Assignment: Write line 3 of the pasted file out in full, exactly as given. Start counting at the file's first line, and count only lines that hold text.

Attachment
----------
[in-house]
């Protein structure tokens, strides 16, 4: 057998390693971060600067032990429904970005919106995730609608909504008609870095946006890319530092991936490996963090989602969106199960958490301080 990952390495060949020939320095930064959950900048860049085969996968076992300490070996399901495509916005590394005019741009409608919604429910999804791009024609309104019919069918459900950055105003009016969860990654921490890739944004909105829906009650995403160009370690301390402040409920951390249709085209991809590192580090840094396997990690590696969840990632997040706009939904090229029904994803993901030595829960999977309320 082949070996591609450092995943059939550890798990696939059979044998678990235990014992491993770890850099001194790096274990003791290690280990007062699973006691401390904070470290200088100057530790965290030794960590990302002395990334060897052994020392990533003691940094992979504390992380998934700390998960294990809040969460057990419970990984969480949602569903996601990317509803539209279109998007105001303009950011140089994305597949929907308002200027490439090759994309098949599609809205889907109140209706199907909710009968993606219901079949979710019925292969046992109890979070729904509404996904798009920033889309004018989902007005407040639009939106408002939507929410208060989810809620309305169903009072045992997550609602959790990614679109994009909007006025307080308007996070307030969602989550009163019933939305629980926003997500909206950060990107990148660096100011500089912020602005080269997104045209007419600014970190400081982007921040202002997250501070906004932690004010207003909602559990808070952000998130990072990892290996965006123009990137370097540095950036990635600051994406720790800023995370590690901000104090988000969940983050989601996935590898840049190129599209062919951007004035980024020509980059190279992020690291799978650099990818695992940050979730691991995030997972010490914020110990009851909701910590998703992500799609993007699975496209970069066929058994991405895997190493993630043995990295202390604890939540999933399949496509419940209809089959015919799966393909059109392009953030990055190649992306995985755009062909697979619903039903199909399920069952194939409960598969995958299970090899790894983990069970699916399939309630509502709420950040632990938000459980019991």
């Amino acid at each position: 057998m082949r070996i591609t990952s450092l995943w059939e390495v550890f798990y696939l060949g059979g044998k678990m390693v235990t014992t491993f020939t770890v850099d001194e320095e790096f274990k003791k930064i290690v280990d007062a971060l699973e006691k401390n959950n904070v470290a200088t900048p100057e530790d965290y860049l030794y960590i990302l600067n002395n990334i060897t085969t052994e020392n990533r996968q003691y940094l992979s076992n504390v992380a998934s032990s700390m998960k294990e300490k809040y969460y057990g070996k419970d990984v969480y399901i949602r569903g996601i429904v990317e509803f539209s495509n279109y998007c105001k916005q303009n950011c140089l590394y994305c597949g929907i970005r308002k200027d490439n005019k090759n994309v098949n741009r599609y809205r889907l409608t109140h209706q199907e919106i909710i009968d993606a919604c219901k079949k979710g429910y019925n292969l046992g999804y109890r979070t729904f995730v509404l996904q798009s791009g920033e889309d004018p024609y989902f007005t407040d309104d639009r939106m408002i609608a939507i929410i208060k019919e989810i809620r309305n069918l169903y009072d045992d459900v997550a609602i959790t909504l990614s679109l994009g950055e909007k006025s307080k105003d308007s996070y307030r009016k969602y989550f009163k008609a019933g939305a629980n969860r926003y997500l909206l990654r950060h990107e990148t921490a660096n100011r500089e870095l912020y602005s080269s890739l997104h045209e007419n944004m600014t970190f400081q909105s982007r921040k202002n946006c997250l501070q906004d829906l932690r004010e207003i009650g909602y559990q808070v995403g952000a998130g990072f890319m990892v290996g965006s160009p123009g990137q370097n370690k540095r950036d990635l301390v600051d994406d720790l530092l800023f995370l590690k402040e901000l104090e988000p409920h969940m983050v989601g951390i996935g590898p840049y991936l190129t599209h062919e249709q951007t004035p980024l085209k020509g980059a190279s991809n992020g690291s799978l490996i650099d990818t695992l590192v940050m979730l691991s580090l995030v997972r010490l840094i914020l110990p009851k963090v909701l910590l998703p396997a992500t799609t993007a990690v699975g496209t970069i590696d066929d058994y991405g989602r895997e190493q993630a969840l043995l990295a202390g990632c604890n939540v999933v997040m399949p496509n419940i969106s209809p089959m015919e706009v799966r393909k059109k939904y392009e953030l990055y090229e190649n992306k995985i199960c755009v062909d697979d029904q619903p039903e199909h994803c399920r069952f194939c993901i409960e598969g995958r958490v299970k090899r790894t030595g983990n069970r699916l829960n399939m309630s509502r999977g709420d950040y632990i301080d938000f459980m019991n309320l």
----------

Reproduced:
């Amino acid at each position: 057998m082949r070996i591609t990952s450092l995943w059939e390495v550890f798990y696939l060949g059979g044998k678990m390693v235990t014992t491993f020939t770890v850099d001194e320095e790096f274990k003791k930064i290690v280990d007062a971060l699973e006691k401390n959950n904070v470290a200088t900048p100057e530790d965290y860049l030794y960590i990302l600067n002395n990334i060897t085969t052994e020392n990533r996968q003691y940094l992979s076992n504390v992380a998934s032990s700390m998960k294990e300490k809040y969460y057990g070996k419970d990984v969480y399901i949602r569903g996601i429904v990317e509803f539209s495509n279109y998007c105001k916005q303009n950011c140089l590394y994305c597949g929907i970005r308002k200027d490439n005019k090759n994309v098949n741009r599609y809205r889907l409608t109140h209706q199907e919106i909710i009968d993606a919604c219901k079949k979710g429910y019925n292969l046992g999804y109890r979070t729904f995730v509404l996904q798009s791009g920033e889309d004018p024609y989902f007005t407040d309104d639009r939106m408002i609608a939507i929410i208060k019919e989810i809620r309305n069918l169903y009072d045992d459900v997550a609602i959790t909504l990614s679109l994009g950055e909007k006025s307080k105003d308007s996070y307030r009016k969602y989550f009163k008609a019933g939305a629980n969860r926003y997500l909206l990654r950060h990107e990148t921490a660096n100011r500089e870095l912020y602005s080269s890739l997104h045209e007419n944004m600014t970190f400081q909105s982007r921040k202002n946006c997250l501070q906004d829906l932690r004010e207003i009650g909602y559990q808070v995403g952000a998130g990072f890319m990892v290996g965006s160009p123009g990137q370097n370690k540095r950036d990635l301390v600051d994406d720790l530092l800023f995370l590690k402040e901000l104090e988000p409920h969940m983050v989601g951390i996935g590898p840049y991936l190129t599209h062919e249709q951007t004035p980024l085209k020509g980059a190279s991809n992020g690291s799978l490996i650099d990818t695992l590192v940050m979730l691991s580090l995030v997972r010490l840094i914020l110990p009851k963090v909701l910590l998703p396997a992500t799609t993007a990690v699975g496209t970069i590696d066929d058994y991405g989602r895997e190493q993630a969840l043995l990295a202390g990632c604890n939540v999933v997040m399949p496509n419940i969106s209809p089959m015919e706009v799966r393909k059109k939904y392009e953030l990055y090229e190649n992306k995985i199960c755009v062909d697979d029904q619903p039903e199909h994803c399920r069952f194939c993901i409960e598969g995958r958490v299970k090899r790894t030595g983990n069970r699916l829960n399939m309630s509502r999977g709420d950040y632990i301080d938000f459980m019991n309320l």